The New Eastern Outlook has repeatedly noted that Chinese Foreign Minister Wang Yi is probably the fastest to rise among his foreign counterparts in his line of work. This is in line with the general process of a dramatic increase in the country’s role he represents to the world. Together with the US, this makes up the main (internally contradictory) geopolitical duo that largely determines the course of the current stage of the Great Game.
Once again, it should be emphasized that, unlike the United States, China’s economic component of Aggregate National Power is the primary tool for ensuring its relevance. Therefore, the PRC’s external “expansion” is greeted quite favorably by the targets at which it is aimed. The military component is also in a state of rapid progress, but it plays a very supportive role in PRC foreign policy. And as such, apparently, it will remain in it for the foreseeable future.
It is equally important to point out the absence of attempts by Beijing, what they call, to “intrude on the partners’ feeling” in bilateral relations. Which, along with demonstrations of carrier strike groups, is more of a rule in Washington’s foreign policy. And the latter’s complete lack of any indication of the validity of its claims to moral authority confirms the thesis that impudence wins.
Nothing similar accompanies China’s key foreign policy concept of a “Community of One Destiny,” to which all countries of the world, including geopolitical opponents, are invited to participate voluntarily. This concept is embodied in the global Belt and Road Initiative, which often evokes associations with the ancient “Great Silk Road.”
As two thousand years ago, one of the main routes of China’s Belt and Road initiative (BRI) is to pass through the very troubled region of the Greater Middle East. But without (at least) reducing the level of turbulence in the Big Middle East, the formation and sustainable functioning of the specified route is impossible. This is the reason for Beijing’s increased attention to affairs in this region, which has recently become quite concrete.
The completion in March 2021 of years of Sino-Iranian negotiations on the signing (for 25 years) of the Agreement on Political, Strategic, and Economic Partnership, which was signed on behalf of the PRC by the same Wang Yi, has acquired breakthrough significance.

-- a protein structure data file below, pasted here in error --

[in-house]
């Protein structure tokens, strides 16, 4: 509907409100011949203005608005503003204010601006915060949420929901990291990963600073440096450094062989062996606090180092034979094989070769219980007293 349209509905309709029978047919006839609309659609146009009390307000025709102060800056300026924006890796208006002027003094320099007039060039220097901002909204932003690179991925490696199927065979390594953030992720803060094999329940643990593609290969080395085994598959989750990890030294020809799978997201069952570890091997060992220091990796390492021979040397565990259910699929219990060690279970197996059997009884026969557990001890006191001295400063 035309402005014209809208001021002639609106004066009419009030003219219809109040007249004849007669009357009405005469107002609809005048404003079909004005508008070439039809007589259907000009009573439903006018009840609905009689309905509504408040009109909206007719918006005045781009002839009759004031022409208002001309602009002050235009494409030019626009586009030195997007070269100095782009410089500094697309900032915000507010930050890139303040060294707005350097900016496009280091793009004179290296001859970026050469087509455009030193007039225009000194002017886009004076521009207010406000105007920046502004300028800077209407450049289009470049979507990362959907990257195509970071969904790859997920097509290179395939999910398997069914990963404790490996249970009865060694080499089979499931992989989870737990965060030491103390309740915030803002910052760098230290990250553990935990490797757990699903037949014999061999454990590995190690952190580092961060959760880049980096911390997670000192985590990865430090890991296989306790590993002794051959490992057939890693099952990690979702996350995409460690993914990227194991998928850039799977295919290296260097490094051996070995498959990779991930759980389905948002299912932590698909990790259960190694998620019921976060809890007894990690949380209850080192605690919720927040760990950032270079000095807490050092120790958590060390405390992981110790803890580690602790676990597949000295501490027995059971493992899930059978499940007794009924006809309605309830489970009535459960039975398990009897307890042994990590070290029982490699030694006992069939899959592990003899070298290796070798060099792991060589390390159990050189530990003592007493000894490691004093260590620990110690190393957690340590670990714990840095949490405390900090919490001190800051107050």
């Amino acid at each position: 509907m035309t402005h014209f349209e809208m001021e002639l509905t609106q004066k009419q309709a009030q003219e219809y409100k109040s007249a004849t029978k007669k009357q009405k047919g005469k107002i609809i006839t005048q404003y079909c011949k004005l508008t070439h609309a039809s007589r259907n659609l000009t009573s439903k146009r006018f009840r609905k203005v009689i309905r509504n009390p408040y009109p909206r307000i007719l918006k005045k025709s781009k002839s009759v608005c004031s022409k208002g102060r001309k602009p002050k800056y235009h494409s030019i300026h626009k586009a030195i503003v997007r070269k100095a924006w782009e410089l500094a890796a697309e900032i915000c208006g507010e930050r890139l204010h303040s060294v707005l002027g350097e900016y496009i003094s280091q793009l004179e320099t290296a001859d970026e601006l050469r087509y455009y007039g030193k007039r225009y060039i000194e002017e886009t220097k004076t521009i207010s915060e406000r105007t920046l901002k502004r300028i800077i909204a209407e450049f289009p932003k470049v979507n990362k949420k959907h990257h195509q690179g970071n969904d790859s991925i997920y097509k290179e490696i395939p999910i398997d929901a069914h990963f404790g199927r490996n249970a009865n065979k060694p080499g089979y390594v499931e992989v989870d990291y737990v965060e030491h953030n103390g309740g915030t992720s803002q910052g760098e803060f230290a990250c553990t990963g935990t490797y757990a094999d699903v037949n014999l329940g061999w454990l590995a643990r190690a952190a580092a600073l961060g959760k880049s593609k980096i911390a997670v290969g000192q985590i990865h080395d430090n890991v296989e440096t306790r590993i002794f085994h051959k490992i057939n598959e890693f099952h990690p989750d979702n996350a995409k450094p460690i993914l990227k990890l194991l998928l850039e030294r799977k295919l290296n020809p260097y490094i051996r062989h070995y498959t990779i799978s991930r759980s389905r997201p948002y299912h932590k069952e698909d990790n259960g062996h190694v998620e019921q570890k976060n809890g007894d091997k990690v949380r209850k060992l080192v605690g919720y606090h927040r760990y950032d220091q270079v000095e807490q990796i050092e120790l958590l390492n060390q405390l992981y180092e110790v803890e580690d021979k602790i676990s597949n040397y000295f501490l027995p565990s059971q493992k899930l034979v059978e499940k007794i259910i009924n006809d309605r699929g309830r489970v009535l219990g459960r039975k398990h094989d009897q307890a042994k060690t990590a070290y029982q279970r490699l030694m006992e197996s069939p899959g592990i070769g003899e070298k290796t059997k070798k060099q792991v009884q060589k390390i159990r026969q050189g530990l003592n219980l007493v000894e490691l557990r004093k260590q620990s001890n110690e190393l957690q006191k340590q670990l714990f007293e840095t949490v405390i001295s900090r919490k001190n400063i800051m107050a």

Then the factors of aggravation of the situation in Afghanistan (as a consequence of Washington’s decision to withdraw the rest of the American military contingent there at an accelerated pace) and more or less regularly occurring conflicts in different areas of the Arab world began to acquire particular relevance. China’s Foreign Minister addressed these problems during his recent two-stage visit to the GME region.
The first (July 12-16) included visits to three Central Asian countries (Turkmenistan, Tajikistan, and Uzbekistan), where talks were held with colleagues on all aspects of bilateral relations. But mainly on the situation in Afghanistan, which, with the expansion of the Taliban (banned in Russia) over its territory, is a growing concern for its neighbors.
In addition, in Dushanbe, Wang Yi participated in the regular ministerial meeting of the SCO member states and further in Tashkent in the international conference “Central and South Asia: Regional Connectivity. Challenges, and Opportunities.” The main item on the agenda of both events was the Afghan problem, discussed by the representatives of almost all the countries involved in one way or another.
It is still too early to talk about the results of these activities, taking into account the different interests of the participants, the complex nature of the relationship between them, and the rapidly changing situation in Afghanistan itself. Nevertheless, it makes sense to note the main point: The Afghan problem will not be left to chance by “outside interesants.” Thereby, they would have all sorts of unpleasant consequences for themselves, but mainly for Afghanistan.